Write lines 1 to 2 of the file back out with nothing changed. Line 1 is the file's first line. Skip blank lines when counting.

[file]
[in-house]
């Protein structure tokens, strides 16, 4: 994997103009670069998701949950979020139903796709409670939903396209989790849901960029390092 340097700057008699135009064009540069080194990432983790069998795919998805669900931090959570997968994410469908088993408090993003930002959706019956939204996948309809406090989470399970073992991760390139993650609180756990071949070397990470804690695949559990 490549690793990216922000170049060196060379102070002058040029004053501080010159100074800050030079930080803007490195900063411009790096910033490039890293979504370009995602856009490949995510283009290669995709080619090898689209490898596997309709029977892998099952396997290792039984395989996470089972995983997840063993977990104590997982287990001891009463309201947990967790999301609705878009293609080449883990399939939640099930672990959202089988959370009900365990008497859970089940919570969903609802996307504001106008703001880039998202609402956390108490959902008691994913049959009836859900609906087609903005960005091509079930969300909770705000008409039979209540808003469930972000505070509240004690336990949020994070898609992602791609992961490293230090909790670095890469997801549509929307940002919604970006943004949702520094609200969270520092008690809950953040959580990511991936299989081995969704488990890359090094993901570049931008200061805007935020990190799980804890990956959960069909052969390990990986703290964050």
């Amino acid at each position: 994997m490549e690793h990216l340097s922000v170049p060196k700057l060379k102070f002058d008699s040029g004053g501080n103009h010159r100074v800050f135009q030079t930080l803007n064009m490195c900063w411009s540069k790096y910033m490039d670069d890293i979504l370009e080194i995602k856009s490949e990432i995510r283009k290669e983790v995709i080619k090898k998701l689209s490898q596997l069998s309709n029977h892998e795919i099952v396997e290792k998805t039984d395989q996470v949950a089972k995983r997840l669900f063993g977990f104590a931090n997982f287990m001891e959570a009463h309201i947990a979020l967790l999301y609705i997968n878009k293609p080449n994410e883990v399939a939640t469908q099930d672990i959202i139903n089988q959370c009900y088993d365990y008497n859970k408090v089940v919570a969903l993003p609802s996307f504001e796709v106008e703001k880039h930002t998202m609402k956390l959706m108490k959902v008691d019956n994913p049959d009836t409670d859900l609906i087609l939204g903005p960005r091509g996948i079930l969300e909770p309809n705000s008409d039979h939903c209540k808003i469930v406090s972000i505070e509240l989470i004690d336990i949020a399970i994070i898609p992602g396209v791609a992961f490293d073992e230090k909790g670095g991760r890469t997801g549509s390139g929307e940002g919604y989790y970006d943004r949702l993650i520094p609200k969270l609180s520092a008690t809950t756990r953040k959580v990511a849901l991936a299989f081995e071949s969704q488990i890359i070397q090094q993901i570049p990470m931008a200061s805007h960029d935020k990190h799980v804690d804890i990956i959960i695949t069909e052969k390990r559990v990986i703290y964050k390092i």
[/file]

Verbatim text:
[in-house]
């Protein structure tokens, strides 16, 4: 994997103009670069998701949950979020139903796709409670939903396209989790849901960029390092 340097700057008699135009064009540069080194990432983790069998795919998805669900931090959570997968994410469908088993408090993003930002959706019956939204996948309809406090989470399970073992991760390139993650609180756990071949070397990470804690695949559990 490549690793990216922000170049060196060379102070002058040029004053501080010159100074800050030079930080803007490195900063411009790096910033490039890293979504370009995602856009490949995510283009290669995709080619090898689209490898596997309709029977892998099952396997290792039984395989996470089972995983997840063993977990104590997982287990001891009463309201947990967790999301609705878009293609080449883990399939939640099930672990959202089988959370009900365990008497859970089940919570969903609802996307504001106008703001880039998202609402956390108490959902008691994913049959009836859900609906087609903005960005091509079930969300909770705000008409039979209540808003469930972000505070509240004690336990949020994070898609992602791609992961490293230090909790670095890469997801549509929307940002919604970006943004949702520094609200969270520092008690809950953040959580990511991936299989081995969704488990890359090094993901570049931008200061805007935020990190799980804890990956959960069909052969390990990986703290964050």